The F2 Pro featured a significantly better-looking display than the one on POCO F1. It featured a 6.68-inch FHD+ display with no notch and no hole punch. The front camera here was of the pop-up kind. A Super AMOLED unit also replaced the IPS LCD. So, the colors and viewing experience showed a significant upgrade.

Handling the performance on this device was the Snapdragon 865. With RAM options including 6GB and 8GB SKUs, which came in tow were either 128GB or 256GB of storage. Like on the F1, the processor provided an experience that’s hard to argue against, as the chipset was a flagship product. And to ensure your sessions were never cut short, the F2 Pro came with a 4700 mAh battery that supported 30W charging.

The cameras also saw an improved approach, with three of the four rear sensors capable of capturing decent images — the rear system included a 64MP Wide, 13MP Ultrawide, and 5MP macro sensor. And in front was a 20MP shooter, which was okay at best but did add pizzaz with its pop-up mechanism.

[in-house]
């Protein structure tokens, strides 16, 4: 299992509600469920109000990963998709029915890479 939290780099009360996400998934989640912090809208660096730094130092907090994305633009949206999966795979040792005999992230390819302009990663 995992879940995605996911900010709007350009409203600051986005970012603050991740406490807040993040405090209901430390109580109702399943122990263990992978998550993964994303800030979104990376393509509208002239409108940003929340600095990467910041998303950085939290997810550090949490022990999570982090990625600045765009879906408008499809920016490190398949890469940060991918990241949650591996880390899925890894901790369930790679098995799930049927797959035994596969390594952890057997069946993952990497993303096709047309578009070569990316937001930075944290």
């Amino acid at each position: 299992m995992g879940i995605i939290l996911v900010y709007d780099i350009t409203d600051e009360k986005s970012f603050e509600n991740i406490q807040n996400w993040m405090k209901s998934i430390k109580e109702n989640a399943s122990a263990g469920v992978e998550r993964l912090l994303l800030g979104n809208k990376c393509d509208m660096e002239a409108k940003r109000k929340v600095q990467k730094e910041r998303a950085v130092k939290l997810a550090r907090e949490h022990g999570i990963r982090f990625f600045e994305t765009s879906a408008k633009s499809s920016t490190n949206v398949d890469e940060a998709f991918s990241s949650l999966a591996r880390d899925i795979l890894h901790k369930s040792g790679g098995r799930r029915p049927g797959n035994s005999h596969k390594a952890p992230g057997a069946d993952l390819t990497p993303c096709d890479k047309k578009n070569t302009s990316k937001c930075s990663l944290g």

So, although the POCO F2 Pro brought a steep price increase, in a market where OnePlus had crossed into the premium territory, the €499 POCO F2 Pro was an option that made its mark.

Poco F3

POCO F3 back

While there was a longer than usual gap between the launch of Poco F1 and Poco F2 Pro, Poco F3 made its way to the market within a year of its predecessor and brought with it a more toned-down approach and cleaner design. But here, the headline-raising price aspect had come back.

The €499 made its way back to €349, with a few cuts here and there, though these were changes that one couldn’t argue against, as the core experience remained the same.